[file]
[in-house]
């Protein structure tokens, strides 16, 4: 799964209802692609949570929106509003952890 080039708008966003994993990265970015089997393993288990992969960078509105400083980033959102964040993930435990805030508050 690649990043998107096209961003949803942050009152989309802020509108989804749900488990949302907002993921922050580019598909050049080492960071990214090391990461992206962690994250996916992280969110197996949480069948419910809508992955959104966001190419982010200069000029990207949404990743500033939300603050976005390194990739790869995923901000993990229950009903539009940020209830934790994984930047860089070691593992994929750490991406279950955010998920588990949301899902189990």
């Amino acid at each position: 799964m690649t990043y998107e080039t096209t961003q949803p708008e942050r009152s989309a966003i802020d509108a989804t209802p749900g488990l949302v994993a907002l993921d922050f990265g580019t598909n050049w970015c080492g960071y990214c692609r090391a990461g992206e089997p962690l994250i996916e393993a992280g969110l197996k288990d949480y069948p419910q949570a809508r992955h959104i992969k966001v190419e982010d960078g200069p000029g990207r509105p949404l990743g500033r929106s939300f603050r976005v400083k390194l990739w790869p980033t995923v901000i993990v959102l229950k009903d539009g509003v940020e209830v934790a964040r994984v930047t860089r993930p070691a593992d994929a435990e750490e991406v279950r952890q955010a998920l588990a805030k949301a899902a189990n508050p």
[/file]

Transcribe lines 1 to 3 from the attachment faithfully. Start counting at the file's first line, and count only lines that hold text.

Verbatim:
[in-house]
């Protein structure tokens, strides 16, 4: 799964209802692609949570929106509003952890 080039708008966003994993990265970015089997393993288990992969960078509105400083980033959102964040993930435990805030508050 690649990043998107096209961003949803942050009152989309802020509108989804749900488990949302907002993921922050580019598909050049080492960071990214090391990461992206962690994250996916992280969110197996949480069948419910809508992955959104966001190419982010200069000029990207949404990743500033939300603050976005390194990739790869995923901000993990229950009903539009940020209830934790994984930047860089070691593992994929750490991406279950955010998920588990949301899902189990």
């Amino acid at each position: 799964m690649t990043y998107e080039t096209t961003q949803p708008e942050r009152s989309a966003i802020d509108a989804t209802p749900g488990l949302v994993a907002l993921d922050f990265g580019t598909n050049w970015c080492g960071y990214c692609r090391a990461g992206e089997p962690l994250i996916e393993a992280g969110l197996k288990d949480y069948p419910q949570a809508r992955h959104i992969k966001v190419e982010d960078g200069p000029g990207r509105p949404l990743g500033r929106s939300f603050r976005v400083k390194l990739w790869p980033t995923v901000i993990v959102l229950k009903d539009g509003v940020e209830v934790a964040r994984v930047t860089r993930p070691a593992d994929a435990e750490e991406v279950r952890q955010a998920l588990a805030k949301a899902a189990n508050p």